What does an inverted yield curve mean for your portfolio

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As investors digest another 0.75 percentage point increase in the Federal Reserve’s interest rate, government bonds could signal distress in the markets.

Ahead of news from the Fed, the policy-sensitive 2-year Treasury yield rose to 4.006% on Wednesday, the highest level since October 2007, while the benchmark 10-year Treasury reached 3.561% after hitting an 11-year high this week.

When short-term government bonds have higher yields than long-term bonds, known as a yield curve inversion, this is seen as a warning sign for a future recession. And the closely watched spread between 2-year and 10-year Treasuries continues to be reversed.

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“Higher bond yields are bad news for the stock market and its investors,” said certified financial planner Paul Winter, owner of Five Seasons Financial Planning in Salt Lake City.

Higher bond yields create more competition for funds that might otherwise go to the stock market, Winter said, and with higher Treasury yields used in calculations to value stocks, analysts could reduce expected future cash flows.

What’s more, it may be less attractive for companies to issue stock buyback bonds so profitable companies can return money to shareholders, Winter said.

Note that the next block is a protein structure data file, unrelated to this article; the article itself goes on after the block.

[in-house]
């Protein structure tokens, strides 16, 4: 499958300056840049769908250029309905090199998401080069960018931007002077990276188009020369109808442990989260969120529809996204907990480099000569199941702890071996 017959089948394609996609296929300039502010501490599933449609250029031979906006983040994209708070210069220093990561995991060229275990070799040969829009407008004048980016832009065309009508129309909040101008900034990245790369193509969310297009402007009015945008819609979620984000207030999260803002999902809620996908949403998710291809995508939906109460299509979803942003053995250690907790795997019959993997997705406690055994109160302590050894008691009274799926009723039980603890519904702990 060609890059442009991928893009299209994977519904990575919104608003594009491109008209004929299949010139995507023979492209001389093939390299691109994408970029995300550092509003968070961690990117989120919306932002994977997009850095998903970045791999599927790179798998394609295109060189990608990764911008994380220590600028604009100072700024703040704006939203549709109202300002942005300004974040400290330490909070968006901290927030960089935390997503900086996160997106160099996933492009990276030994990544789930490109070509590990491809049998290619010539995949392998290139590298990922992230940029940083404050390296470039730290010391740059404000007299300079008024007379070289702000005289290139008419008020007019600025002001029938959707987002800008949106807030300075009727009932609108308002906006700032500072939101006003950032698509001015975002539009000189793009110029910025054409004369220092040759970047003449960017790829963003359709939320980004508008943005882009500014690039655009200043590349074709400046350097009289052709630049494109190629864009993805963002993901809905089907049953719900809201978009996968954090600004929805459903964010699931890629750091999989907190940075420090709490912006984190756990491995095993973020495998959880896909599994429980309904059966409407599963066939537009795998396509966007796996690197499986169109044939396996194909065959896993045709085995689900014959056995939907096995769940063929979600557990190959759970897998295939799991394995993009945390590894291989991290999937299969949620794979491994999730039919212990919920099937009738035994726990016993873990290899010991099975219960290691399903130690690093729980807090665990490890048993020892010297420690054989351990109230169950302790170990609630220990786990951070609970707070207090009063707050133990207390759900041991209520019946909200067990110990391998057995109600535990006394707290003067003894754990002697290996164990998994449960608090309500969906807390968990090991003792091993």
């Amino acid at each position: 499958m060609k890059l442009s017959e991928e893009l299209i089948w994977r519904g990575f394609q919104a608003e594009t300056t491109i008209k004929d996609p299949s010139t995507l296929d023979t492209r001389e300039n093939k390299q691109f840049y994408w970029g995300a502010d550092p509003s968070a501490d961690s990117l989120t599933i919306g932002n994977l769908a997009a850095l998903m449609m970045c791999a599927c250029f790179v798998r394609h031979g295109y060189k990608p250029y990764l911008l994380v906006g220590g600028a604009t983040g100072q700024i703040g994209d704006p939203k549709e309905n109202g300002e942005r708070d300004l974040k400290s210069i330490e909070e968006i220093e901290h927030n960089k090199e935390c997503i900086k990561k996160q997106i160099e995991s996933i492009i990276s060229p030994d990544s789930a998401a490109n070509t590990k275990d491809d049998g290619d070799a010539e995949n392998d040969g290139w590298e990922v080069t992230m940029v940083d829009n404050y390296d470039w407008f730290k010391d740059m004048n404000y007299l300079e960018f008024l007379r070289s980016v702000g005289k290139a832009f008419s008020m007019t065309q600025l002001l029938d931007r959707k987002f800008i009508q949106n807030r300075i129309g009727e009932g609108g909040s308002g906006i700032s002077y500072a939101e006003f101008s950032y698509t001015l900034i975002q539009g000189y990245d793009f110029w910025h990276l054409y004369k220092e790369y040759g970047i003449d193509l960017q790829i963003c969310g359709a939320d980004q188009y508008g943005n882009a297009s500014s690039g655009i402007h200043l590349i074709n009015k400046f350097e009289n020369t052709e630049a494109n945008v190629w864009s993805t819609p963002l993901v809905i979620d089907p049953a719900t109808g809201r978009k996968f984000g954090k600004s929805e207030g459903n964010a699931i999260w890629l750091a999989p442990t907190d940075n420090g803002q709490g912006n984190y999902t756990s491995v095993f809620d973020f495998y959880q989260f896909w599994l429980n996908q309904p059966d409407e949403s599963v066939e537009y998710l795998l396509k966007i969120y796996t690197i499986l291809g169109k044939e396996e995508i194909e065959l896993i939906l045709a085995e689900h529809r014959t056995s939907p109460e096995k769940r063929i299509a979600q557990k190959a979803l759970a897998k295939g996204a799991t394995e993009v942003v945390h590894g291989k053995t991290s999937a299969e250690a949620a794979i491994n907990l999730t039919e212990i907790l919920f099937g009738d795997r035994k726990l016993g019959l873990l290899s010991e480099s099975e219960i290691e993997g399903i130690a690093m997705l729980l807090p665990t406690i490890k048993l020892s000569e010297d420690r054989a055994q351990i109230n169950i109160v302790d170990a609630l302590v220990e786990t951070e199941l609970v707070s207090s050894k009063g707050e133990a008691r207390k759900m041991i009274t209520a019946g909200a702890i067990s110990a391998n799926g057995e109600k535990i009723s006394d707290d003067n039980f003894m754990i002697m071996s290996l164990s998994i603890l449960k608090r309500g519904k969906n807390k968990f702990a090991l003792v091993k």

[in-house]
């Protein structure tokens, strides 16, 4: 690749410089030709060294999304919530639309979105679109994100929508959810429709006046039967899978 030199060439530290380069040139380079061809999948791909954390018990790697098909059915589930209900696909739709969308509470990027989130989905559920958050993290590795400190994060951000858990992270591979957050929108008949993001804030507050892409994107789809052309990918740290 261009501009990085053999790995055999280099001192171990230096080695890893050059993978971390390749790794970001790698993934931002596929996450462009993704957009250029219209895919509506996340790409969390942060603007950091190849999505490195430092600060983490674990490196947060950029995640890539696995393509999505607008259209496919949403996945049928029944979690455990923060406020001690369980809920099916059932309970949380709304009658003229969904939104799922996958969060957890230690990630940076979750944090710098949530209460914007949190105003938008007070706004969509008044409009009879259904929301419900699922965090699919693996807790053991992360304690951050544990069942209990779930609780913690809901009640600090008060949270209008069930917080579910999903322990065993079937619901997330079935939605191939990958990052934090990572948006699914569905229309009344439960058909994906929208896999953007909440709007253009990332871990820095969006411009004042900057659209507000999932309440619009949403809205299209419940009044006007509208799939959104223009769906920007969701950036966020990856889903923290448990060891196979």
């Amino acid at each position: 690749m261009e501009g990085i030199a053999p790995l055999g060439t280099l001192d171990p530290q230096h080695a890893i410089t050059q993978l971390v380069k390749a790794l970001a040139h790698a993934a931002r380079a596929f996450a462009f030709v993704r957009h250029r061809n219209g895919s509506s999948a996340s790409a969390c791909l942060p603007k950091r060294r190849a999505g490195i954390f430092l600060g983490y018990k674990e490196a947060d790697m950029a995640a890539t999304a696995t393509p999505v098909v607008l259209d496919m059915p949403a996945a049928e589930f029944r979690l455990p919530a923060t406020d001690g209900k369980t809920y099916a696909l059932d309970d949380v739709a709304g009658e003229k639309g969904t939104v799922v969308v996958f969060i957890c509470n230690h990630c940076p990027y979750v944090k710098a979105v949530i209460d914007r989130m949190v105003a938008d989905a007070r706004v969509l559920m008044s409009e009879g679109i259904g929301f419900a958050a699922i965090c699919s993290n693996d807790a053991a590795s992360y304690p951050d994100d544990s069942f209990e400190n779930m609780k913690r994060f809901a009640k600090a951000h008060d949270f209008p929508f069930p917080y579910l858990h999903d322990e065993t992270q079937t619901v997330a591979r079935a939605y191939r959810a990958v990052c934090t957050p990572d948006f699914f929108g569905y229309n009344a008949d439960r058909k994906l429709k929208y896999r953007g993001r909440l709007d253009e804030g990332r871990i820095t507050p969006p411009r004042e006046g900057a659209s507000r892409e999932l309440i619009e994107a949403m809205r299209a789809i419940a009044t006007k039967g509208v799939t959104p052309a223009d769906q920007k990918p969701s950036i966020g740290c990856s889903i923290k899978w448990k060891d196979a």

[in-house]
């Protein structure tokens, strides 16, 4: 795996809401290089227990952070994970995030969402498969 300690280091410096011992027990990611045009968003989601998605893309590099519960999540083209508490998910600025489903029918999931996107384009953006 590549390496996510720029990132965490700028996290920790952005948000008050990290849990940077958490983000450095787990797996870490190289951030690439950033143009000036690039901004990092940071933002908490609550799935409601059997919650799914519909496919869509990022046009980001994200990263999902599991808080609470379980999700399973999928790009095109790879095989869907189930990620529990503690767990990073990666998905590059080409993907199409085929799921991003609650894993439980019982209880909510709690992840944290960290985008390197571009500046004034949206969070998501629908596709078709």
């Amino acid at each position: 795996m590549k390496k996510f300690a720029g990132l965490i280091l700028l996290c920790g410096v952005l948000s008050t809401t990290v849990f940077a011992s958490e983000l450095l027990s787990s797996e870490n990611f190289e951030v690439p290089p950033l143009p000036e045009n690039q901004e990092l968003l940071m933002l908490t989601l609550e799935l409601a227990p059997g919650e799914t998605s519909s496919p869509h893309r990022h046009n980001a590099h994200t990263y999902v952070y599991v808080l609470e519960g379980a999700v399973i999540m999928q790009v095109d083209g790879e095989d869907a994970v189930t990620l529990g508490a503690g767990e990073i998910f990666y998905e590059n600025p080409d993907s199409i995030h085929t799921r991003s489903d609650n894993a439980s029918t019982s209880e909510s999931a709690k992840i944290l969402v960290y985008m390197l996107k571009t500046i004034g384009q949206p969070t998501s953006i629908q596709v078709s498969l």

How will the Fed rate hike affect bond yields?

“The further you move down the yield curve and the more your credit quality deteriorates, the less the Fed rate hikes affect interest rates,” he said.

That’s the main reason for the inverted yield curve this year, he says, with 2-year yields rising more sharply than 10- or 30-year yields.

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This is a good time to re-evaluate your portfolio diversification to see if changes are needed, such as asset reallocation in line with your risk tolerance, said John Ulin, CFP and CEO of Ulin & Co. Wealth Management in Boca Raton, Florida.

For bonds, consultants monitor so-called duration, measuring the sensitivity of bonds to changes in interest rates. Expressed in years, the duration factor in the coupon, the time to maturity and the yield paid over the term.

Above all, investors must remain disciplined and patient, as always, especially if they believe rates will continue to rise.

Paul Winter

owner of Five Seasons Financial Planning

While clients welcome higher bond yields, Ulin suggests keeping duration short and minimizing exposure to long-term bonds as rates rise. “Duration risk could take you out of savings over the next year, regardless of sector or credit quality,” he said.

Winter proposes to shift the distribution of stocks towards “value and quality”, typically trading at a price lower than the asset’s worth, rather than growth stocks that can be expected to generate above average returns. Often, value investors look for undervalued companies that are expected to rise in value over time.

“Above all, investors must remain disciplined and patient, as always, especially if they believe rates will continue to rise,” he added.

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